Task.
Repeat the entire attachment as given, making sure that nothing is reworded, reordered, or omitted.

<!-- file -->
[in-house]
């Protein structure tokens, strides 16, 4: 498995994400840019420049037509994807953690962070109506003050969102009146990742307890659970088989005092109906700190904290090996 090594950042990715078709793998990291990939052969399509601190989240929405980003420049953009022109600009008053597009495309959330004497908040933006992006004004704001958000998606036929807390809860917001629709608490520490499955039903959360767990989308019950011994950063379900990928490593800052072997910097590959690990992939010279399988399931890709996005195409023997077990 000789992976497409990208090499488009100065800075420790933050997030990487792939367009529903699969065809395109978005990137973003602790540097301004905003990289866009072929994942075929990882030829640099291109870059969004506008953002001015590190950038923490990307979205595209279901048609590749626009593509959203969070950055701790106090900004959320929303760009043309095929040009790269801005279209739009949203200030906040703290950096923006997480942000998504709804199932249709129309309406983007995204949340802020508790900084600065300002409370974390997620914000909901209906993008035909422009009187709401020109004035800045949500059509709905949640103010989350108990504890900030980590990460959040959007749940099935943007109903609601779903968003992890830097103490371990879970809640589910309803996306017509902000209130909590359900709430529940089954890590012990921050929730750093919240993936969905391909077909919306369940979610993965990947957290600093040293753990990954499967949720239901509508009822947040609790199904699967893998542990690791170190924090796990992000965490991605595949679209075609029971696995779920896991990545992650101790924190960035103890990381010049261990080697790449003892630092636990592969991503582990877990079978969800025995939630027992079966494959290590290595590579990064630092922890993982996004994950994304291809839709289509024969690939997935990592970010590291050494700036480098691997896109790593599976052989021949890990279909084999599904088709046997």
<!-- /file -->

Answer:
[in-house]
């Protein structure tokens, strides 16, 4: 498995994400840019420049037509994807953690962070109506003050969102009146990742307890659970088989005092109906700190904290090996 090594950042990715078709793998990291990939052969399509601190989240929405980003420049953009022109600009008053597009495309959330004497908040933006992006004004704001958000998606036929807390809860917001629709608490520490499955039903959360767990989308019950011994950063379900990928490593800052072997910097590959690990992939010279399988399931890709996005195409023997077990 000789992976497409990208090499488009100065800075420790933050997030990487792939367009529903699969065809395109978005990137973003602790540097301004905003990289866009072929994942075929990882030829640099291109870059969004506008953002001015590190950038923490990307979205595209279901048609590749626009593509959203969070950055701790106090900004959320929303760009043309095929040009790269801005279209739009949203200030906040703290950096923006997480942000998504709804199932249709129309309406983007995204949340802020508790900084600065300002409370974390997620914000909901209906993008035909422009009187709401020109004035800045949500059509709905949640103010989350108990504890900030980590990460959040959007749940099935943007109903609601779903968003992890830097103490371990879970809640589910309803996306017509902000209130909590359900709430529940089954890590012990921050929730750093919240993936969905391909077909919306369940979610993965990947957290600093040293753990990954499967949720239901509508009822947040609790199904699967893998542990690791170190924090796990992000965490991605595949679209075609029971696995779920896991990545992650101790924190960035103890990381010049261990080697790449003892630092636990592969991503582990877990079978969800025995939630027992079966494959290590290595590579990064630092922890993982996004994950994304291809839709289509024969690939997935990592970010590291050494700036480098691997896109790593599976052989021949890990279909084999599904088709046997």